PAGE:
Unique Initiatives Striving for Environmental Justice
Sunflowers at Veggielution
What is environmental justice?
Prior to this class, my response to this question would have been that environmental justice is providing justice for the environment. For example, one policy I would have considered to be “environmentally just” is called ‘spare the air’ which limits the number of days residents can burn wood fires to reduce the amount of pollutants emitted into the air. Through this class, however, my definition of environmental justice has changed quite significantly. So far we have examined environmental justice in food distribution, the tech industry, and housing availability. In studying these areas, my definition of environmental justice has broadened from something that only protects the environment to a basic human right that all people should have. We all require clean air, drinkable water and a safe place to live.
I see that here, in the Bay Area, there are many disparities between communities and their respective access to food. For example, there is a serious shortage of food available in West Oakland. Despite a population of 25,000 residents, West Oakland lacks a full service grocery store causing its residents to travel to nearby towns to buy their groceries. The fact that West Oakland does not have a full service grocery store while Palo Alto has about five shows that there is a lack of food justice in the city. Luckily, this problem is being addressed by the People’s Community Market which is working to start a local and affordable grocery store.
Similar to the lack of food distribution in West Oakland, some areas in San Jose also lack affordable fresh food. Veggielution, a six acre piece of land in urban San Jose, is working to solve this issue by selling fresh produce to locals for affordable prices. Three weeks ago our class visited and worked on the farm. While visiting Veggielution I was surprised by the apparent contrast between urban San Jose and the farm. Although the six acre plot complete with chickens, geese, ducks, and peacocks is located in an urban center and situated under a highway 280 off ramp, it is a working farm with crops, animals, and an orchard. Beyond its rows of crops and even a tractor, it is also a growing community center with many community programs. For example, Veggielution provides affordable cooking classes that cater to the cultures of people in its surrounding areas. I found it fascinating to learn about a unique initiative that not only improves its communities’ access to fresh produce but also teaches the community about sustainability and much more. It was also relaxing to get off campus and get my hands dirty in their apple orchard.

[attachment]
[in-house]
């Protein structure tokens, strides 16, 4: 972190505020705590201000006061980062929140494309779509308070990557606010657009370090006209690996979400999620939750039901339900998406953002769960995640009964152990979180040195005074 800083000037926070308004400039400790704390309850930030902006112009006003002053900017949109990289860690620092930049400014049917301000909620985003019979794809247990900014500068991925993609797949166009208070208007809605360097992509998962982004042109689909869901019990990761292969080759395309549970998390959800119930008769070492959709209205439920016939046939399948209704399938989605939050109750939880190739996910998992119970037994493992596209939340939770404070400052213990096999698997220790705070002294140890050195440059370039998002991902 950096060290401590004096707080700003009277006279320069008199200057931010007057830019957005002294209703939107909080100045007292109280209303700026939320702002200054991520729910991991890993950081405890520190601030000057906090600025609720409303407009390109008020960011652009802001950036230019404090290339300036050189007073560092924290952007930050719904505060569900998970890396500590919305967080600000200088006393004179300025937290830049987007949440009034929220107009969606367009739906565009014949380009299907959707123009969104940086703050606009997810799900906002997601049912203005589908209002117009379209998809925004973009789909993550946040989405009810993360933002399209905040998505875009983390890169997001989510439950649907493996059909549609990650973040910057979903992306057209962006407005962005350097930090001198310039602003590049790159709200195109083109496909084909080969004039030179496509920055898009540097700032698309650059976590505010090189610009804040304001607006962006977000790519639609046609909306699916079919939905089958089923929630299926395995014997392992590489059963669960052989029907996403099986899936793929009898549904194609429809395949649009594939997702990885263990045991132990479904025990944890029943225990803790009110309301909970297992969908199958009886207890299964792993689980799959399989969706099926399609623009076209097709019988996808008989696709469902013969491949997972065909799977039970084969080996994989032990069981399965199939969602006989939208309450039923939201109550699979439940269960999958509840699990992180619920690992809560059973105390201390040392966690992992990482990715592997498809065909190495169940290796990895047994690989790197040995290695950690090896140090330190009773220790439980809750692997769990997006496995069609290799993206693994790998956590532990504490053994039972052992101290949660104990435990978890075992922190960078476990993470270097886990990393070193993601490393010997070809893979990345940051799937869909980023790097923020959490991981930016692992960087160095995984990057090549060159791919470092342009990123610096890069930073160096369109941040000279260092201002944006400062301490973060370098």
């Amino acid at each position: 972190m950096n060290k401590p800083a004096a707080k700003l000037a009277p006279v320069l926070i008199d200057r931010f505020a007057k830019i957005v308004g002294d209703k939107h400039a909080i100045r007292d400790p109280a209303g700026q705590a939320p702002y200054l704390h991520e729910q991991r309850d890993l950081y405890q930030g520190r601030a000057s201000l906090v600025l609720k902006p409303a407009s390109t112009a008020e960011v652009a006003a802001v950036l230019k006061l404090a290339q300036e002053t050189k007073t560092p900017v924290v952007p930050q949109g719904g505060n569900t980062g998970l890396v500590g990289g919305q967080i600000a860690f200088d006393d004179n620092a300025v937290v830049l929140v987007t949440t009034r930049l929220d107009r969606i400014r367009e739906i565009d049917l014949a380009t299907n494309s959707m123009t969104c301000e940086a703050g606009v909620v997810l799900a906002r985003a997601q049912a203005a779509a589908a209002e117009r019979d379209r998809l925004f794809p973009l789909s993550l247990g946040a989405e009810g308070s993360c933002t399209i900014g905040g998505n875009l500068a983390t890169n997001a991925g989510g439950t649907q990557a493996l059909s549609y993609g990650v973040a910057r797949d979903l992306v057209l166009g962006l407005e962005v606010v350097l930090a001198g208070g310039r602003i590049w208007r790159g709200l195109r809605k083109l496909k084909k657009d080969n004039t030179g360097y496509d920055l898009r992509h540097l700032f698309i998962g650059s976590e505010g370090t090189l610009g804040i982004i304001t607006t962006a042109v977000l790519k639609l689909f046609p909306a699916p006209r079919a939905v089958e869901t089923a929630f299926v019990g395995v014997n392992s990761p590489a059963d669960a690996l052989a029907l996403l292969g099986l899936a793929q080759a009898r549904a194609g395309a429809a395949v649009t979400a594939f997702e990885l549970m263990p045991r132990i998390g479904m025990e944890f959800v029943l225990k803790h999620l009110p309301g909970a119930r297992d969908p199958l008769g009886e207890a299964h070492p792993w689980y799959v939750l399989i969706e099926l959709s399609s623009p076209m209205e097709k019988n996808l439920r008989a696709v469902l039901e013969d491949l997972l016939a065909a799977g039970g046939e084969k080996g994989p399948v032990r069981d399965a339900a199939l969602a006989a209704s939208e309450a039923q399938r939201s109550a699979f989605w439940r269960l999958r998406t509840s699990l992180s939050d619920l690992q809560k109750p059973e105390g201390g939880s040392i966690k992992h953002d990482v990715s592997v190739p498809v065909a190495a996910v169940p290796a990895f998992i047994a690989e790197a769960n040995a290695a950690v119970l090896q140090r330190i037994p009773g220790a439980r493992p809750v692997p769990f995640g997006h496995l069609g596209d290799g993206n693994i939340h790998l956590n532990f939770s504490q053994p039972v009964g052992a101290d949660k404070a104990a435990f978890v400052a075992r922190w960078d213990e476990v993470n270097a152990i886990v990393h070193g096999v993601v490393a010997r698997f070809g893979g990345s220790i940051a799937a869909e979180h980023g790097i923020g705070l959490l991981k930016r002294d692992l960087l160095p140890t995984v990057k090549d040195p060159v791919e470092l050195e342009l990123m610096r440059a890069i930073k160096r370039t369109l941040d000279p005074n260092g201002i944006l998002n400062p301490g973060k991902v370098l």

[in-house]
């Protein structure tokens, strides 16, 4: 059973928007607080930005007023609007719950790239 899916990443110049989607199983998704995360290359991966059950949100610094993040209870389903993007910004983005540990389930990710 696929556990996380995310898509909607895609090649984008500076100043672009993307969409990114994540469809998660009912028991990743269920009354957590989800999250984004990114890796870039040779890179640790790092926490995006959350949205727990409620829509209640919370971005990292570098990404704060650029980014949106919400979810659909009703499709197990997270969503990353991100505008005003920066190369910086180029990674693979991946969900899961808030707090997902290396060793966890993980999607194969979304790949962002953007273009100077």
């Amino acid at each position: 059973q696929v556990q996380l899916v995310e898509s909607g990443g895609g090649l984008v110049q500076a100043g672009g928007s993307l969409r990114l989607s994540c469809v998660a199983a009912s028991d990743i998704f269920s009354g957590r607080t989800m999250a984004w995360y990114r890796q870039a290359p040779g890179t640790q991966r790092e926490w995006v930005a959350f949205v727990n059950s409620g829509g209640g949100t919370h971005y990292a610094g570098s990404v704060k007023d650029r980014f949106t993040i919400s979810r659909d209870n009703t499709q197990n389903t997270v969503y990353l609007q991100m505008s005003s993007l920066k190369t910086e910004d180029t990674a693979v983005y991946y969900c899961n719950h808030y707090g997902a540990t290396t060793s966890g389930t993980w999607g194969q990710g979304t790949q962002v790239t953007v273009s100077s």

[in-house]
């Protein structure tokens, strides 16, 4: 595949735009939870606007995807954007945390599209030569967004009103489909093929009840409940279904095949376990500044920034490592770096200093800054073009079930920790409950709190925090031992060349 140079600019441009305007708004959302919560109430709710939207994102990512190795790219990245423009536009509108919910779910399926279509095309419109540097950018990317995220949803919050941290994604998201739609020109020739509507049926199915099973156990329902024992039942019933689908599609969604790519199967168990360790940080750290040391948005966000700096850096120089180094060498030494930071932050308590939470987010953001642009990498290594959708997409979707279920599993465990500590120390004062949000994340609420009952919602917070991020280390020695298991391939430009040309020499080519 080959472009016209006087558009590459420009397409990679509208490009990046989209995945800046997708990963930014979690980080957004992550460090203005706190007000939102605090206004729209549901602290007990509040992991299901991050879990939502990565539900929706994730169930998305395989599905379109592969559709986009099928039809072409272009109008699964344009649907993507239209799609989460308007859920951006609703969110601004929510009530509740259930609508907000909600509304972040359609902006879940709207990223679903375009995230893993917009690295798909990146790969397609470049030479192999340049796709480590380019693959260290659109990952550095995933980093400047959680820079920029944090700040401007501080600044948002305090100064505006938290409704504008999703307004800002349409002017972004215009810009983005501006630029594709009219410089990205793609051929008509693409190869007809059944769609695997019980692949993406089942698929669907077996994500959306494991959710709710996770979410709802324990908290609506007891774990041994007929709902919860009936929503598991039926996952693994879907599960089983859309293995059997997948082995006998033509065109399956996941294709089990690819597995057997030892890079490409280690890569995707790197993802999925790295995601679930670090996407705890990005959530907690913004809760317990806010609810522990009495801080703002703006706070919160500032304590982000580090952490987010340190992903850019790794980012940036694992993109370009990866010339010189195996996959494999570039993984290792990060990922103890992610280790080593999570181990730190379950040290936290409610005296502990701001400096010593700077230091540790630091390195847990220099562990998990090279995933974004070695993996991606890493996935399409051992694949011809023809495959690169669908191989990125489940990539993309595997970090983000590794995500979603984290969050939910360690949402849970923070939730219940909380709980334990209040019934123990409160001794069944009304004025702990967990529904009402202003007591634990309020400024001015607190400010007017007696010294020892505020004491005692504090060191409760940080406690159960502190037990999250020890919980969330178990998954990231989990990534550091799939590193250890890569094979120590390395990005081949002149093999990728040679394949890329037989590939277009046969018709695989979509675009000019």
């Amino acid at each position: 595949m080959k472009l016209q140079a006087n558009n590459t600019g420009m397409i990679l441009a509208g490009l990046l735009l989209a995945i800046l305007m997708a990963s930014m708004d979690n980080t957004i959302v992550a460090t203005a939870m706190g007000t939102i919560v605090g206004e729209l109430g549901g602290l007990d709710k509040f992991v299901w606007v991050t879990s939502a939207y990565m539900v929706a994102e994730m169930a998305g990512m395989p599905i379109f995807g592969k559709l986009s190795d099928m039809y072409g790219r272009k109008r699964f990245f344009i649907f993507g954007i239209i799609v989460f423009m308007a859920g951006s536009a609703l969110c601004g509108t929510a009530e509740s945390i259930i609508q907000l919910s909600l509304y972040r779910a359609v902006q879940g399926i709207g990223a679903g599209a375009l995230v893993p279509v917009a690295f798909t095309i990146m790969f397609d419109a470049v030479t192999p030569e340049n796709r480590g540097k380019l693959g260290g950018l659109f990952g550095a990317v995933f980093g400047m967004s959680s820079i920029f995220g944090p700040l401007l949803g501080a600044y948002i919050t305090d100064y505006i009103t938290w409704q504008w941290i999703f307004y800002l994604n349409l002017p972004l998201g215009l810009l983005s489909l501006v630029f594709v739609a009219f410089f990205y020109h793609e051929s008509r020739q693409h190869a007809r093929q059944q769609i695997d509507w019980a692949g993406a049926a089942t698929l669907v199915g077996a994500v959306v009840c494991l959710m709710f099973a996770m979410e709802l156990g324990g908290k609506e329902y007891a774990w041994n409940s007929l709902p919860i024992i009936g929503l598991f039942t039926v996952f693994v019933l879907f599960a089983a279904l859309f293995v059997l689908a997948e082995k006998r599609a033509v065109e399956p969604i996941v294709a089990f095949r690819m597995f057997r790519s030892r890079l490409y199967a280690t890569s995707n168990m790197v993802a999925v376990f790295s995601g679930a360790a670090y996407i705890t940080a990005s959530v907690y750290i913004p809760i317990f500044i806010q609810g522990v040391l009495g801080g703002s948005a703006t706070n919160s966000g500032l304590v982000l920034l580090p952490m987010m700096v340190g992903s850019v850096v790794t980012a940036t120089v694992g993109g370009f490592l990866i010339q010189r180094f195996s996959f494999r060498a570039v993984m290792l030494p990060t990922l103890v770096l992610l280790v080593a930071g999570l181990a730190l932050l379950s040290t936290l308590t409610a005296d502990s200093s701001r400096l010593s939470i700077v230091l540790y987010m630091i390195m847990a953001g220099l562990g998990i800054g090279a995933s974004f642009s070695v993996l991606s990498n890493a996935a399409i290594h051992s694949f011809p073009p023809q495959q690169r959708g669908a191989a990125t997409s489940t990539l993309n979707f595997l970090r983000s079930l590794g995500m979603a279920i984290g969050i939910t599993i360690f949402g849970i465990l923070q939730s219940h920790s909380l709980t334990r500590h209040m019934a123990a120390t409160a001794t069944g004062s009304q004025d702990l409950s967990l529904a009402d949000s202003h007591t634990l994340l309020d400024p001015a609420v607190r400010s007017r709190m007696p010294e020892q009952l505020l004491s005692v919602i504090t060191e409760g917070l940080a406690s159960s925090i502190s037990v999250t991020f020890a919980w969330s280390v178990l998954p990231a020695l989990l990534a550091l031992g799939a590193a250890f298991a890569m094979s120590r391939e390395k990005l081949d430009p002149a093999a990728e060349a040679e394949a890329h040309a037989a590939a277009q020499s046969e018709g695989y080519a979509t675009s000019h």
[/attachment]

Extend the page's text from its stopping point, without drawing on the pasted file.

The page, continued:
Overall, through this course I have expanded my definition of environmental justice and gained understanding about environmental injustices in the Bay Area. I also have learned about many creative ways organizations working to mitigate these injustices such as hosting community work days complete with a delicious lunch straight from the farm to the table. So far the organizations I’ve explored seem to be mitigating environmental injustices by educating the public about these issues and providing real solutions to these issues.